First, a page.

With looming prospects of a United States government shutdown and debt default, I decided to revive a relevant post from July 27, 2011, entitled Toxodebtosis. Here it is:
Toxoplasmosis is a fascinatingly tragic condition. A mouse infected by the protoctistan, Toxoplasma gondii,
behaves strangely. Instead of scampering away at the first whiff of
feline scent, as an uninfected murine certainly would, the mouse is
dangerously attracted to eau de chat. As its predator steadily approaches, the unfortunate mouse simply awaits, even welcomes, its catastrophic end.
Humans may also be infected by T. gondii. Those with
toxoplasmosis often exhibit an unreasonable penchant for obviously risky
behavior. Neurally transfixed by the parasite, an infected person may
not only stare danger in the eyes, but willingly step within its opened
Though many metaphors, some more purple and florid than others, have
been offered to describe the debt ceiling crisis currently threatening
the United States, toxoplasmosis may be as good as any. Like a
parasitized mouse, the American economy and polity seem to be marching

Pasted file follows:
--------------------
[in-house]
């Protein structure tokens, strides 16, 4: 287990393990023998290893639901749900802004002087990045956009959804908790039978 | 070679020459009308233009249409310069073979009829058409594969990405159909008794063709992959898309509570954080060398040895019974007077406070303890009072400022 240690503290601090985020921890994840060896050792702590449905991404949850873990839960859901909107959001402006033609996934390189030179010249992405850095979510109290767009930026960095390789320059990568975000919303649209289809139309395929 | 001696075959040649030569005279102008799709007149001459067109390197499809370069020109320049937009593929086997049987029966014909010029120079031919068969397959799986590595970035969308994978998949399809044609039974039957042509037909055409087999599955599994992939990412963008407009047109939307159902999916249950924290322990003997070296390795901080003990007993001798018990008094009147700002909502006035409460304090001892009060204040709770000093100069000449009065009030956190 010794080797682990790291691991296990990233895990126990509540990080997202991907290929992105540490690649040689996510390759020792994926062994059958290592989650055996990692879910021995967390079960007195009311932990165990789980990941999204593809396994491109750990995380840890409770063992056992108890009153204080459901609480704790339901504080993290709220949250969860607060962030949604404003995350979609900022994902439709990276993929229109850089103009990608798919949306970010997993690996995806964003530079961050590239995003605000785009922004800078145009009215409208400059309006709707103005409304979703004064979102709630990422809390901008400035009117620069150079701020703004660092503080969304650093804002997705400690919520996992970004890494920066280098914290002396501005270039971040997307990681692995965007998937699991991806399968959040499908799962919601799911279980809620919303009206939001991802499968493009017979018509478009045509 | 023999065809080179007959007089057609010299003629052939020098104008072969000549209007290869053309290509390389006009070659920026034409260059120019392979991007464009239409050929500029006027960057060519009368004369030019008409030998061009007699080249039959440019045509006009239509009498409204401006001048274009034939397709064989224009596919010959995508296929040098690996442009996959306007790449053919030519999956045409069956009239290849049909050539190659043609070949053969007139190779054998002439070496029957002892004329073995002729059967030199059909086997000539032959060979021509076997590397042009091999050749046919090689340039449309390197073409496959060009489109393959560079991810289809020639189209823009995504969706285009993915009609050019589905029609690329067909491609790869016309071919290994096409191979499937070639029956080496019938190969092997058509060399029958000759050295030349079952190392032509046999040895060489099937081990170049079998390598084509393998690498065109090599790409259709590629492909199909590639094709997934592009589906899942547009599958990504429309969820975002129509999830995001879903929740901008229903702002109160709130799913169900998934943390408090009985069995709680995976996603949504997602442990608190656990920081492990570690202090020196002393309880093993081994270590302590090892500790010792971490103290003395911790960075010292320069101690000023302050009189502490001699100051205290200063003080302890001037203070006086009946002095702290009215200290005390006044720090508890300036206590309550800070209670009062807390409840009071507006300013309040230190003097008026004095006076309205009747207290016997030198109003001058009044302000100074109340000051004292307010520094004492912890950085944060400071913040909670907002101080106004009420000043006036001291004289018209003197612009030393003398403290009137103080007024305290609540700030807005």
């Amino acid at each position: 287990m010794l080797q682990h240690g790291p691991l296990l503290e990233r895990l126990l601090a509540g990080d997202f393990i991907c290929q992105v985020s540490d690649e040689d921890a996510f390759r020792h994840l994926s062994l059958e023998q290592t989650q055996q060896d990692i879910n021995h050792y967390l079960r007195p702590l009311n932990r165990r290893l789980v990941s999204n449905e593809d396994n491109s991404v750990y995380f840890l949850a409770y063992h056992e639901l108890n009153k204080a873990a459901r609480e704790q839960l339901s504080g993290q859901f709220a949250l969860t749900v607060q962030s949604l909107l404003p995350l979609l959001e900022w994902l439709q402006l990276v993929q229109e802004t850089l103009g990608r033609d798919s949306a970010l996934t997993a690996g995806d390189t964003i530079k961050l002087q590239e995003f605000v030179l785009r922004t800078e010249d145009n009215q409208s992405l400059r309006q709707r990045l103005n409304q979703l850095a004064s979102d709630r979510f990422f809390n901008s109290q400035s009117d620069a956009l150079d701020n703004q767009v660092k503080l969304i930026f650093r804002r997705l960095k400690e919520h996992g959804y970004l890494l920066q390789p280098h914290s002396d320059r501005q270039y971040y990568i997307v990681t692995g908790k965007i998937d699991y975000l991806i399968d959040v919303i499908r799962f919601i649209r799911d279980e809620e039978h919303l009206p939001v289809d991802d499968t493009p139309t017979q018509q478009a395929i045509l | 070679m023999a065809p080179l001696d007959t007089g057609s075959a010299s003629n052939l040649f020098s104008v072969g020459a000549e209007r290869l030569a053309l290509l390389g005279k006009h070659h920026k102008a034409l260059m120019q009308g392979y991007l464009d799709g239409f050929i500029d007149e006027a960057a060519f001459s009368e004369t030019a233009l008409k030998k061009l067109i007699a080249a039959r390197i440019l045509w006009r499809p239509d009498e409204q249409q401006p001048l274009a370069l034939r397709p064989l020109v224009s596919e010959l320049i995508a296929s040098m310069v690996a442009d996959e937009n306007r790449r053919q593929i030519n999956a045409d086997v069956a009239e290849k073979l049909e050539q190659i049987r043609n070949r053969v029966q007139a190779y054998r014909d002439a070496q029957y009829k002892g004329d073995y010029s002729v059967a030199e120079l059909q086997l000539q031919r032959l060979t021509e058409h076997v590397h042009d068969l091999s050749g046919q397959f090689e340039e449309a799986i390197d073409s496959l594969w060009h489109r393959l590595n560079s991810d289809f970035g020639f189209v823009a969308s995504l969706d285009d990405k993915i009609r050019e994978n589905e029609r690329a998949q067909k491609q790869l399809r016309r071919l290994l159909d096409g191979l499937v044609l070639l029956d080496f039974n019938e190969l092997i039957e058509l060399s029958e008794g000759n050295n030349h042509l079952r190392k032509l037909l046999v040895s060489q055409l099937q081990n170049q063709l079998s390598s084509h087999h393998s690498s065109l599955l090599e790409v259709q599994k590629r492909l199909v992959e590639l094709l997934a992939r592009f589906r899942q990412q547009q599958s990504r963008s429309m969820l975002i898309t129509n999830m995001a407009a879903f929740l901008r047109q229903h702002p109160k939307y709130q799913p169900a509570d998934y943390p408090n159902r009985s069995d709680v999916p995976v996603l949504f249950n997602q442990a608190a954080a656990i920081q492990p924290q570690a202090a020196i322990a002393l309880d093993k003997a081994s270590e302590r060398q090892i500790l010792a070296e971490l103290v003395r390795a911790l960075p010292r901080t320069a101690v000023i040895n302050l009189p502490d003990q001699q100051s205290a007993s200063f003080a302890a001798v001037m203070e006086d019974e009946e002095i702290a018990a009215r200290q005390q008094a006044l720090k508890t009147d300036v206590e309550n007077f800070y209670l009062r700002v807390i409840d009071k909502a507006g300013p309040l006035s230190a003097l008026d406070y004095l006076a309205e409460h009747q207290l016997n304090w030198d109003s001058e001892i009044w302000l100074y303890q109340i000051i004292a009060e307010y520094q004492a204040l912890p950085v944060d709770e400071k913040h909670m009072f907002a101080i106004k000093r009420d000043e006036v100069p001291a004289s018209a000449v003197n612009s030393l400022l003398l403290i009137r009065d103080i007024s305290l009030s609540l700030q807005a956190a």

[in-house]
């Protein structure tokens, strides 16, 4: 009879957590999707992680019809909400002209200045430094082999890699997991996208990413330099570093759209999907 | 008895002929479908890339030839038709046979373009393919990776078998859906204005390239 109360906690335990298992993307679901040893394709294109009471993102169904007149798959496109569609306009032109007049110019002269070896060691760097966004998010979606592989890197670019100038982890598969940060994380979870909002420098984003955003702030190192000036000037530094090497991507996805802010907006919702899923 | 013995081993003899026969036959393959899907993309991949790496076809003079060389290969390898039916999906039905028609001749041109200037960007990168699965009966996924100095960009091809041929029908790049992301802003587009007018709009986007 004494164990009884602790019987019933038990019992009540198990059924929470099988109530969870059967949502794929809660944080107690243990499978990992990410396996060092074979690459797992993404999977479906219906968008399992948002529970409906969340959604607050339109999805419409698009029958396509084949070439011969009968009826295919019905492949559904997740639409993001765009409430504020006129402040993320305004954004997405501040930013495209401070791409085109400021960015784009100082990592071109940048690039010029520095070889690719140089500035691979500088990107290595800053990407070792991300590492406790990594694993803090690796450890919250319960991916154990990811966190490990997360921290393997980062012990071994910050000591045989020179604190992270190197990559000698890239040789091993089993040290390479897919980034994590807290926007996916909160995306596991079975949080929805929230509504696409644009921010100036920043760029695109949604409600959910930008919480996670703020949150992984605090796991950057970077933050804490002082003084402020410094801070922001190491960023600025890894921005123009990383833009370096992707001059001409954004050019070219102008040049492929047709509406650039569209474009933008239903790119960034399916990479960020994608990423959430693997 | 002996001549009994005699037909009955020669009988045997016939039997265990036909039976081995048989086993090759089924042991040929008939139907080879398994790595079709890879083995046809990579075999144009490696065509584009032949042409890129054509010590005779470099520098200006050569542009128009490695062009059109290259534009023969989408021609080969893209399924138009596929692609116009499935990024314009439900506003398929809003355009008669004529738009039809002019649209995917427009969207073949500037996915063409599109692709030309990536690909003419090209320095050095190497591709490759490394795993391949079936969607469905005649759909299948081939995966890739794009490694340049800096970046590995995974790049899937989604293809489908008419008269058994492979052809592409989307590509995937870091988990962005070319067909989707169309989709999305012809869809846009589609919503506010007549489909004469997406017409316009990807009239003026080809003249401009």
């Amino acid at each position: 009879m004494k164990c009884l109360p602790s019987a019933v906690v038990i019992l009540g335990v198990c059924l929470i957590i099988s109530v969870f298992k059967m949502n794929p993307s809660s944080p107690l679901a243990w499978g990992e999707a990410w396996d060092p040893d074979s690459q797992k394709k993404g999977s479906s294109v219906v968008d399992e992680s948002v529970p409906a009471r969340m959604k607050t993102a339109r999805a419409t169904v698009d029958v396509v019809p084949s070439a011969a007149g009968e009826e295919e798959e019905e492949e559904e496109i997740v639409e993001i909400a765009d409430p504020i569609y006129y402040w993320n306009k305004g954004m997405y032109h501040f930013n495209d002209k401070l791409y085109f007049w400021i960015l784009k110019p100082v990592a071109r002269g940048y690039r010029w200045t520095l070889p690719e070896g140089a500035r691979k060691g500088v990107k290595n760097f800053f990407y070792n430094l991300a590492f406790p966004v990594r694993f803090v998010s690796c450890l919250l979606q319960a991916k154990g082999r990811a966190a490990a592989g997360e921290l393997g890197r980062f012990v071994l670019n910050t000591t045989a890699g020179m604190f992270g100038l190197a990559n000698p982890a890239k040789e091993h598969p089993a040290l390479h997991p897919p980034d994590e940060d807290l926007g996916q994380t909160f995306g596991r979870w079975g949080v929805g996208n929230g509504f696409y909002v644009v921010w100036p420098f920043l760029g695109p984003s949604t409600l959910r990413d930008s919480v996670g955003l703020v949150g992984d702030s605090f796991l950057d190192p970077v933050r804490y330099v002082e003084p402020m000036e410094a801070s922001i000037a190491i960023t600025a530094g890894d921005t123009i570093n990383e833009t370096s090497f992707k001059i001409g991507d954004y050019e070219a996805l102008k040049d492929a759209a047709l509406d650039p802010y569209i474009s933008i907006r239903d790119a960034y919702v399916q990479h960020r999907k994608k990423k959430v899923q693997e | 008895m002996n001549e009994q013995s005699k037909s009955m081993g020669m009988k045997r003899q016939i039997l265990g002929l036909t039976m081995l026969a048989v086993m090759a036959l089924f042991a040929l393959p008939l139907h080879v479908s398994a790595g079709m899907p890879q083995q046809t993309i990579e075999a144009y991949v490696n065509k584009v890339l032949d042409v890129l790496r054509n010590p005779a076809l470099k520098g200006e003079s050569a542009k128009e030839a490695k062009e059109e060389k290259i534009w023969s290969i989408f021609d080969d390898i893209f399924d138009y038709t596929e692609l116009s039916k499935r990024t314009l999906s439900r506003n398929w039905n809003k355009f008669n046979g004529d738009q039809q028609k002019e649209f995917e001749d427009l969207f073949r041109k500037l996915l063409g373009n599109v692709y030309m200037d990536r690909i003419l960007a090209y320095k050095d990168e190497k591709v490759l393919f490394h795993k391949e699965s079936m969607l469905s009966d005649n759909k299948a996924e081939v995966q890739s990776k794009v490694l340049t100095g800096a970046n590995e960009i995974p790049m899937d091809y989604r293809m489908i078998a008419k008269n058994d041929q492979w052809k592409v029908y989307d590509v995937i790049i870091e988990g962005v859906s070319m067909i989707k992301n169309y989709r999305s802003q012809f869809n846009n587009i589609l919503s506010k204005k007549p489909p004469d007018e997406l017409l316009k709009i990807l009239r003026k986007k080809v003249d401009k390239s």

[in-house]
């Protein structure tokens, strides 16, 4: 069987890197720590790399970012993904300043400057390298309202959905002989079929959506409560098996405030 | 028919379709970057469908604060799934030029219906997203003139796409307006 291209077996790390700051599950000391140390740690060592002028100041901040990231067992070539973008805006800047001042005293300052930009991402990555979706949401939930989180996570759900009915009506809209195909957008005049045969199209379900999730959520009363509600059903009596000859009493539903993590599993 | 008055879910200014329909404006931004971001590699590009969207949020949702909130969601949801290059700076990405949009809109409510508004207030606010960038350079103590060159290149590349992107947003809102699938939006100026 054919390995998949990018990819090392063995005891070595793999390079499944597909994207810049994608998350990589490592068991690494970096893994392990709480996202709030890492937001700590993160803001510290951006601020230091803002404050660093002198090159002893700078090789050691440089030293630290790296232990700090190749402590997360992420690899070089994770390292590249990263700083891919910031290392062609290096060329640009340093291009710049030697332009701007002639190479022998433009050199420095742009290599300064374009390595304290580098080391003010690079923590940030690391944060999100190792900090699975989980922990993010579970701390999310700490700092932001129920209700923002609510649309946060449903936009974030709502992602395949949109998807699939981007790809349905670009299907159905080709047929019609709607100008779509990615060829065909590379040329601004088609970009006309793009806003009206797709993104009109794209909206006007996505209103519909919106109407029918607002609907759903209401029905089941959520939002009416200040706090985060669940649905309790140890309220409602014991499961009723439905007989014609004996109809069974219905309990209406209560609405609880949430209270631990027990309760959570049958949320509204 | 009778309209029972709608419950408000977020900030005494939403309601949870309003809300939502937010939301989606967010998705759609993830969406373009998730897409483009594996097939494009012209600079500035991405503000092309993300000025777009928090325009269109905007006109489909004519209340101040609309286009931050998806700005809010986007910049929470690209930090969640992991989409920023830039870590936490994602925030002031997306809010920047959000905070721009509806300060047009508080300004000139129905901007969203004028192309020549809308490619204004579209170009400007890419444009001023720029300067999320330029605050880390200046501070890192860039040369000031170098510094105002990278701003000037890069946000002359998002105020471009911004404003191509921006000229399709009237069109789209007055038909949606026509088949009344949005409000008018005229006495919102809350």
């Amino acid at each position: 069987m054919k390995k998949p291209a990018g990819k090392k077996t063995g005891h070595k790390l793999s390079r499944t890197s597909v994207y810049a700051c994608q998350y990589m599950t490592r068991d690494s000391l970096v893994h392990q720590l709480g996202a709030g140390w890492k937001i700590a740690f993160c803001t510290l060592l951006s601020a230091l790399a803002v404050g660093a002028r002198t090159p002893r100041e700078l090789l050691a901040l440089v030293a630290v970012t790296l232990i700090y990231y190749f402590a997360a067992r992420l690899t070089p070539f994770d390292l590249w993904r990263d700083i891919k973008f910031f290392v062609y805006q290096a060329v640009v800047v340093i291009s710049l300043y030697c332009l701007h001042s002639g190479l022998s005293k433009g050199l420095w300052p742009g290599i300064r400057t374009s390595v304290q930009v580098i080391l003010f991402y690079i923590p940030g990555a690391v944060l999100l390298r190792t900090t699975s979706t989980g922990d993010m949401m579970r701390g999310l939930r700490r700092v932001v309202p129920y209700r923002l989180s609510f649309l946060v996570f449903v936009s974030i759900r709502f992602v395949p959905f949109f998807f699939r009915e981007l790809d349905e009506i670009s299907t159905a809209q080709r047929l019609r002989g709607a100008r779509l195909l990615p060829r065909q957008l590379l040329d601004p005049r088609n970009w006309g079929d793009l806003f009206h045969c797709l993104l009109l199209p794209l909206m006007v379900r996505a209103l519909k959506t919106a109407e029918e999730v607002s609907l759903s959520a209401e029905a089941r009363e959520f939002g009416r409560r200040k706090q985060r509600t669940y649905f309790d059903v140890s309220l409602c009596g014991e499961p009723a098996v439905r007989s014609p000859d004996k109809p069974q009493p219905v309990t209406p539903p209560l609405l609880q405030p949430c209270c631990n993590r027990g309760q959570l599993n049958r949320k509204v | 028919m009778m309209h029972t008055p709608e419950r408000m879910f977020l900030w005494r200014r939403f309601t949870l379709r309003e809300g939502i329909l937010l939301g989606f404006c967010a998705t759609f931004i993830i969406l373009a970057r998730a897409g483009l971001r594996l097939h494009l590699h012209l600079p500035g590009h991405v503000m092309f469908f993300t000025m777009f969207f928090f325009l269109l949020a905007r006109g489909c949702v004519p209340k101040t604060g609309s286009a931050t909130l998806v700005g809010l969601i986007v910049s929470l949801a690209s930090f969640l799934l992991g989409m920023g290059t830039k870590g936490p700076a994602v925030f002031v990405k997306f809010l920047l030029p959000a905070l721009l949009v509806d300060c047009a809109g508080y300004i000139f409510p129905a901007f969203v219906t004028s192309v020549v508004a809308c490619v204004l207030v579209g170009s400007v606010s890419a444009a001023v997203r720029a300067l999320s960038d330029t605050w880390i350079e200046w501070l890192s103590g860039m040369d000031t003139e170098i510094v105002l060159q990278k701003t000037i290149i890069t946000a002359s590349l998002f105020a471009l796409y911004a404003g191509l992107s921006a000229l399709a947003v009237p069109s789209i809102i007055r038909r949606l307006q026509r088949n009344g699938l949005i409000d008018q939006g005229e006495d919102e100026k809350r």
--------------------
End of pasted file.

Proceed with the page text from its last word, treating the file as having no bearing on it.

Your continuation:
steadily and willingly towards a possible August 2, 2011, default.
Unlike the mouse, however, if the United States is consumed by default,
it will likely take the rest of the world with it. The weird serenity
currently infecting the political classes in the District of Columbia,
some of whom appear not simply to have accepted default, but positively
to welcome it, suggests a debilitating political disease capable of
leading to much economic pain.
While it remains unlikely that the United States will actually default
next week, equity, bond, gold, and even food markets, as well as credit
rating agencies, have already begun to price in significant economic
Can a treatment be found in time? If so, will it merely control the
symptoms, or cure the disease? Whatever the result, the current debt
ceiling crisis amounts to the largest and most dangerous game of cat and
mouse ever played.